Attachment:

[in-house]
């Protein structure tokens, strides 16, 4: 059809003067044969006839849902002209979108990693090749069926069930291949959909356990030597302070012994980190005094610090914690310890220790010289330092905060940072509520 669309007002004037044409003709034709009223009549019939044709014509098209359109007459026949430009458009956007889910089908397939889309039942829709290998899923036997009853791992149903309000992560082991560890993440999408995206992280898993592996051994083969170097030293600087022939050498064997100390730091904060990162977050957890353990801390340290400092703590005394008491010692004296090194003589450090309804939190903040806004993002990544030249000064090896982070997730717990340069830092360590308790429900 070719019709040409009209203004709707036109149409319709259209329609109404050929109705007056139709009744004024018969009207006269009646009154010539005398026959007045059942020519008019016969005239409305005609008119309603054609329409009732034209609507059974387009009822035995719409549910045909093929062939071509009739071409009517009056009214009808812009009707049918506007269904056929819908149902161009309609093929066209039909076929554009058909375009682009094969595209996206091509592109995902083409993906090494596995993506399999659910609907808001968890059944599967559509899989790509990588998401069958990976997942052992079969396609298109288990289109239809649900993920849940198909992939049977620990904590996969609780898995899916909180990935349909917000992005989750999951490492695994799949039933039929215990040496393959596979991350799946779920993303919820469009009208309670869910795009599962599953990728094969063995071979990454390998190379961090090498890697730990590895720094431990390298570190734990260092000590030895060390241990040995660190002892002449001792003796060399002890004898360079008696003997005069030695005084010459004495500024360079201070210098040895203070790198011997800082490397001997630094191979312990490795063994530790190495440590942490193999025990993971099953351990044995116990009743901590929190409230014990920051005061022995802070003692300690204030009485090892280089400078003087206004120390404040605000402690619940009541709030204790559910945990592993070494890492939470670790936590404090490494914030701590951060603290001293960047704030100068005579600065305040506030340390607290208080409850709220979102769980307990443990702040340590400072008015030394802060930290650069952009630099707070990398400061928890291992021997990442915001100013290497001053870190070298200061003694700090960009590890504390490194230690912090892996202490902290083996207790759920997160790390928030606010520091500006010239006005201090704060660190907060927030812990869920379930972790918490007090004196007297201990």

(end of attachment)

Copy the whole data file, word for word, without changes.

[in-house]
């Protein structure tokens, strides 16, 4: 059809003067044969006839849902002209979108990693090749069926069930291949959909356990030597302070012994980190005094610090914690310890220790010289330092905060940072509520 669309007002004037044409003709034709009223009549019939044709014509098209359109007459026949430009458009956007889910089908397939889309039942829709290998899923036997009853791992149903309000992560082991560890993440999408995206992280898993592996051994083969170097030293600087022939050498064997100390730091904060990162977050957890353990801390340290400092703590005394008491010692004296090194003589450090309804939190903040806004993002990544030249000064090896982070997730717990340069830092360590308790429900 070719019709040409009209203004709707036109149409319709259209329609109404050929109705007056139709009744004024018969009207006269009646009154010539005398026959007045059942020519008019016969005239409305005609008119309603054609329409009732034209609507059974387009009822035995719409549910045909093929062939071509009739071409009517009056009214009808812009009707049918506007269904056929819908149902161009309609093929066209039909076929554009058909375009682009094969595209996206091509592109995902083409993906090494596995993506399999659910609907808001968890059944599967559509899989790509990588998401069958990976997942052992079969396609298109288990289109239809649900993920849940198909992939049977620990904590996969609780898995899916909180990935349909917000992005989750999951490492695994799949039933039929215990040496393959596979991350799946779920993303919820469009009208309670869910795009599962599953990728094969063995071979990454390998190379961090090498890697730990590895720094431990390298570190734990260092000590030895060390241990040995660190002892002449001792003796060399002890004898360079008696003997005069030695005084010459004495500024360079201070210098040895203070790198011997800082490397001997630094191979312990490795063994530790190495440590942490193999025990993971099953351990044995116990009743901590929190409230014990920051005061022995802070003692300690204030009485090892280089400078003087206004120390404040605000402690619940009541709030204790559910945990592993070494890492939470670790936590404090490494914030701590951060603290001293960047704030100068005579600065305040506030340390607290208080409850709220979102769980307990443990702040340590400072008015030394802060930290650069952009630099707070990398400061928890291992021997990442915001100013290497001053870190070298200061003694700090960009590890504390490194230690912090892996202490902290083996207790759920997160790390928030606010520091500006010239006005201090704060660190907060927030812990869920379930972790918490007090004196007297201990």